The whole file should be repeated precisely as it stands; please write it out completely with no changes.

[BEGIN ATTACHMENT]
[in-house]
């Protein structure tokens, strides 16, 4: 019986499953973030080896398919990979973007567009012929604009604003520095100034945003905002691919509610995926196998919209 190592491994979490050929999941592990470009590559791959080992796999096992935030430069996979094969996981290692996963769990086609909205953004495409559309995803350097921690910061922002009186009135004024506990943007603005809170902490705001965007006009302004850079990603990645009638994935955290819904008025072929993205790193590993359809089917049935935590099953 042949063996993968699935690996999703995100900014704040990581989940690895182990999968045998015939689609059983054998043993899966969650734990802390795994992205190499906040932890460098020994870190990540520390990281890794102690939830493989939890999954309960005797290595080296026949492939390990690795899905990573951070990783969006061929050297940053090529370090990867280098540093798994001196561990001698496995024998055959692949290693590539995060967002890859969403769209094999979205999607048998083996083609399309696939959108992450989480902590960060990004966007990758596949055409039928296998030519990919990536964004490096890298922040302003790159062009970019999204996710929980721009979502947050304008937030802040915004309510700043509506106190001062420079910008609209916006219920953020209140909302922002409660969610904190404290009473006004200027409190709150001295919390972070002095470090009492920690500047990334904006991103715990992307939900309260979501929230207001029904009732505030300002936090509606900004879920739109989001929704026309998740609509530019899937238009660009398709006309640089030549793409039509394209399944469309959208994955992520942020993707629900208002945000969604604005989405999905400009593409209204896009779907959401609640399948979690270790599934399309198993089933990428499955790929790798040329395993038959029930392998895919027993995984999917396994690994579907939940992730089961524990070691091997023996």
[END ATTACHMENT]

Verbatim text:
[in-house]
């Protein structure tokens, strides 16, 4: 019986499953973030080896398919990979973007567009012929604009604003520095100034945003905002691919509610995926196998919209 190592491994979490050929999941592990470009590559791959080992796999096992935030430069996979094969996981290692996963769990086609909205953004495409559309995803350097921690910061922002009186009135004024506990943007603005809170902490705001965007006009302004850079990603990645009638994935955290819904008025072929993205790193590993359809089917049935935590099953 042949063996993968699935690996999703995100900014704040990581989940690895182990999968045998015939689609059983054998043993899966969650734990802390795994992205190499906040932890460098020994870190990540520390990281890794102690939830493989939890999954309960005797290595080296026949492939390990690795899905990573951070990783969006061929050297940053090529370090990867280098540093798994001196561990001698496995024998055959692949290693590539995060967002890859969403769209094999979205999607048998083996083609399309696939959108992450989480902590960060990004966007990758596949055409039928296998030519990919990536964004490096890298922040302003790159062009970019999204996710929980721009979502947050304008937030802040915004309510700043509506106190001062420079910008609209916006219920953020209140909302922002409660969610904190404290009473006004200027409190709150001295919390972070002095470090009492920690500047990334904006991103715990992307939900309260979501929230207001029904009732505030300002936090509606900004879920739109989001929704026309998740609509530019899937238009660009398709006309640089030549793409039509394209399944469309959208994955992520942020993707629900208002945000969604604005989405999905400009593409209204896009779907959401609640399948979690270790599934399309198993089933990428499955790929790798040329395993038959029930392998895919027993995984999917396994690994579907939940992730089961524990070691091997023996």